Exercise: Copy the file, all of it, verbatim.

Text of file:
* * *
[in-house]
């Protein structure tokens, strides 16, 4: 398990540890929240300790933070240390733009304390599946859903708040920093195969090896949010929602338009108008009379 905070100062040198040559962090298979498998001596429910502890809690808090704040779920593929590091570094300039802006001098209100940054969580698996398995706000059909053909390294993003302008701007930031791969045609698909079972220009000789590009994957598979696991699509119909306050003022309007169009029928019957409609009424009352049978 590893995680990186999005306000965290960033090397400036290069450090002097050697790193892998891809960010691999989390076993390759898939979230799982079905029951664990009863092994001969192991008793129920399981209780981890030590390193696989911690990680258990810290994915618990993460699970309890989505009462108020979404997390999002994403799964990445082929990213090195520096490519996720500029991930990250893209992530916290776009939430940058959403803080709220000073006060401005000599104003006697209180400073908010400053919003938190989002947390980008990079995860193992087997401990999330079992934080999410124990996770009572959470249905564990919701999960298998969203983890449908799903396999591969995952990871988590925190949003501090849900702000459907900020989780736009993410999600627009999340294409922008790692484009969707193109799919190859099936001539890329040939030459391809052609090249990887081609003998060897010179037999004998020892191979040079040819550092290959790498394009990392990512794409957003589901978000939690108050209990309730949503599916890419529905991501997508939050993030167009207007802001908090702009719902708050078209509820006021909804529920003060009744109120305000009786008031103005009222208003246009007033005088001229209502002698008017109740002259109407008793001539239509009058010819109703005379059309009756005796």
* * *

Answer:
[in-house]
């Protein structure tokens, strides 16, 4: 398990540890929240300790933070240390733009304390599946859903708040920093195969090896949010929602338009108008009379 905070100062040198040559962090298979498998001596429910502890809690808090704040779920593929590091570094300039802006001098209100940054969580698996398995706000059909053909390294993003302008701007930031791969045609698909079972220009000789590009994957598979696991699509119909306050003022309007169009029928019957409609009424009352049978 590893995680990186999005306000965290960033090397400036290069450090002097050697790193892998891809960010691999989390076993390759898939979230799982079905029951664990009863092994001969192991008793129920399981209780981890030590390193696989911690990680258990810290994915618990993460699970309890989505009462108020979404997390999002994403799964990445082929990213090195520096490519996720500029991930990250893209992530916290776009939430940058959403803080709220000073006060401005000599104003006697209180400073908010400053919003938190989002947390980008990079995860193992087997401990999330079992934080999410124990996770009572959470249905564990919701999960298998969203983890449908799903396999591969995952990871988590925190949003501090849900702000459907900020989780736009993410999600627009999340294409922008790692484009969707193109799919190859099936001539890329040939030459391809052609090249990887081609003998060897010179037999004998020892191979040079040819550092290959790498394009990392990512794409957003589901978000939690108050209990309730949503599916890419529905991501997508939050993030167009207007802001908090702009719902708050078209509820006021909804529920003060009744109120305000009786008031103005009222208003246009007033005088001229209502002698008017109740002259109407008793001539239509009058010819109703005379059309009756005796």